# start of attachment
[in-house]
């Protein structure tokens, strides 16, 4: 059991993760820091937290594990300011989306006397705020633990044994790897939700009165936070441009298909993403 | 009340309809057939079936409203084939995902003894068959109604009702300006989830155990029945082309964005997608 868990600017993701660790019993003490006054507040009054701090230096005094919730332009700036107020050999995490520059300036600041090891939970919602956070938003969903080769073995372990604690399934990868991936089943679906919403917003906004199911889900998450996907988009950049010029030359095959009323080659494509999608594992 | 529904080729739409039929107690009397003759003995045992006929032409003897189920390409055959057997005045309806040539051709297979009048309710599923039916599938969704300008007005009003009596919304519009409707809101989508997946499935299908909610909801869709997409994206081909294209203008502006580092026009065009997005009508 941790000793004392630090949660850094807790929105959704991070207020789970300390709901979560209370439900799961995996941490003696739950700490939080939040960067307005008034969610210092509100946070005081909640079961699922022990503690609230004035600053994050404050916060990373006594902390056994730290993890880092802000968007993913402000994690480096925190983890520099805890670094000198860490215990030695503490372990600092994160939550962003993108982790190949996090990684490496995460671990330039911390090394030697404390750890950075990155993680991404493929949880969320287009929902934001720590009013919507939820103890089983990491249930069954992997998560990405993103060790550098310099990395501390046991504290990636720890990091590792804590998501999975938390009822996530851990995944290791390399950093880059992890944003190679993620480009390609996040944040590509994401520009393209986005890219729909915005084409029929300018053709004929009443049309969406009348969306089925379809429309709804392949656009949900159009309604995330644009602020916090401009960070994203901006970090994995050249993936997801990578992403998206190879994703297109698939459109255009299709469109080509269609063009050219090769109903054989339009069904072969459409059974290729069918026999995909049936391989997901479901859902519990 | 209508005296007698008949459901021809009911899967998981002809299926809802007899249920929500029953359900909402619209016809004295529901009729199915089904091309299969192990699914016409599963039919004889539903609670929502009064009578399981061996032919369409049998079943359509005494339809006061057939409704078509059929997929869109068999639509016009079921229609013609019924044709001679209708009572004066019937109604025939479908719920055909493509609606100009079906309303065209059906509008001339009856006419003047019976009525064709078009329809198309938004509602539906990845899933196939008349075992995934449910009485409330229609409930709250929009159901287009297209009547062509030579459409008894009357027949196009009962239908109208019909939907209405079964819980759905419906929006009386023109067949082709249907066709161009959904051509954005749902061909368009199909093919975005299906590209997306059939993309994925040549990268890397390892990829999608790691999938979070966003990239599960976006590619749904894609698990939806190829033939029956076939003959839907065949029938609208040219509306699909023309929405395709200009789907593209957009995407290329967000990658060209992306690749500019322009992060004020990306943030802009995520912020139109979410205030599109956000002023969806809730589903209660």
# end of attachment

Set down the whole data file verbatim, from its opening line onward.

[in-house]
């Protein structure tokens, strides 16, 4: 059991993760820091937290594990300011989306006397705020633990044994790897939700009165936070441009298909993403 | 009340309809057939079936409203084939995902003894068959109604009702300006989830155990029945082309964005997608 868990600017993701660790019993003490006054507040009054701090230096005094919730332009700036107020050999995490520059300036600041090891939970919602956070938003969903080769073995372990604690399934990868991936089943679906919403917003906004199911889900998450996907988009950049010029030359095959009323080659494509999608594992 | 529904080729739409039929107690009397003759003995045992006929032409003897189920390409055959057997005045309806040539051709297979009048309710599923039916599938969704300008007005009003009596919304519009409707809101989508997946499935299908909610909801869709997409994206081909294209203008502006580092026009065009997005009508 941790000793004392630090949660850094807790929105959704991070207020789970300390709901979560209370439900799961995996941490003696739950700490939080939040960067307005008034969610210092509100946070005081909640079961699922022990503690609230004035600053994050404050916060990373006594902390056994730290993890880092802000968007993913402000994690480096925190983890520099805890670094000198860490215990030695503490372990600092994160939550962003993108982790190949996090990684490496995460671990330039911390090394030697404390750890950075990155993680991404493929949880969320287009929902934001720590009013919507939820103890089983990491249930069954992997998560990405993103060790550098310099990395501390046991504290990636720890990091590792804590998501999975938390009822996530851990995944290791390399950093880059992890944003190679993620480009390609996040944040590509994401520009393209986005890219729909915005084409029929300018053709004929009443049309969406009348969306089925379809429309709804392949656009949900159009309604995330644009602020916090401009960070994203901006970090994995050249993936997801990578992403998206190879994703297109698939459109255009299709469109080509269609063009050219090769109903054989339009069904072969459409059974290729069918026999995909049936391989997901479901859902519990 | 209508005296007698008949459901021809009911899967998981002809299926809802007899249920929500029953359900909402619209016809004295529901009729199915089904091309299969192990699914016409599963039919004889539903609670929502009064009578399981061996032919369409049998079943359509005494339809006061057939409704078509059929997929869109068999639509016009079921229609013609019924044709001679209708009572004066019937109604025939479908719920055909493509609606100009079906309303065209059906509008001339009856006419003047019976009525064709078009329809198309938004509602539906990845899933196939008349075992995934449910009485409330229609409930709250929009159901287009297209009547062509030579459409008894009357027949196009009962239908109208019909939907209405079964819980759905419906929006009386023109067949082709249907066709161009959904051509954005749902061909368009199909093919975005299906590209997306059939993309994925040549990268890397390892990829999608790691999938979070966003990239599960976006590619749904894609698990939806190829033939029956076939003959839907065949029938609208040219509306699909023309929405395709200009789907593209957009995407290329967000990658060209992306690749500019322009992060004020990306943030802009995520912020139109979410205030599109956000002023969806809730589903209660």